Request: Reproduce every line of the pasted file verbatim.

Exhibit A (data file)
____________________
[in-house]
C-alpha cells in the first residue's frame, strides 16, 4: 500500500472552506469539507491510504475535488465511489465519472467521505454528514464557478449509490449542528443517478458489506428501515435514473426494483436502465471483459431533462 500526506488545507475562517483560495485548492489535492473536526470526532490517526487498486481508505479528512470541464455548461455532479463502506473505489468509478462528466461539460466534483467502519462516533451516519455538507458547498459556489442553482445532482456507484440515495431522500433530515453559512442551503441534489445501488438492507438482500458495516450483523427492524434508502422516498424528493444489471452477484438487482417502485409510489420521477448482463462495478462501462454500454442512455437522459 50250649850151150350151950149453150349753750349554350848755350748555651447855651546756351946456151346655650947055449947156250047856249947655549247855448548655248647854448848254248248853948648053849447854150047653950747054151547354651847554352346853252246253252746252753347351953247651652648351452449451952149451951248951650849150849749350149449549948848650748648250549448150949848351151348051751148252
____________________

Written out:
[in-house]
C-alpha cells in the first residue's frame, strides 16, 4: 500500500472552506469539507491510504475535488465511489465519472467521505454528514464557478449509490449542528443517478458489506428501515435514473426494483436502465471483459431533462 500526506488545507475562517483560495485548492489535492473536526470526532490517526487498486481508505479528512470541464455548461455532479463502506473505489468509478462528466461539460466534483467502519462516533451516519455538507458547498459556489442553482445532482456507484440515495431522500433530515453559512442551503441534489445501488438492507438482500458495516450483523427492524434508502422516498424528493444489471452477484438487482417502485409510489420521477448482463462495478462501462454500454442512455437522459 50250649850151150350151950149453150349753750349554350848755350748555651447855651546756351946456151346655650947055449947156250047856249947655549247855448548655248647854448848254248248853948648053849447854150047653950747054151547354651847554352346853252246253252746252753347351953247651652648351452449451952149451951248951650849150849749350149449549948848650748648250549448150949848351151348051751148252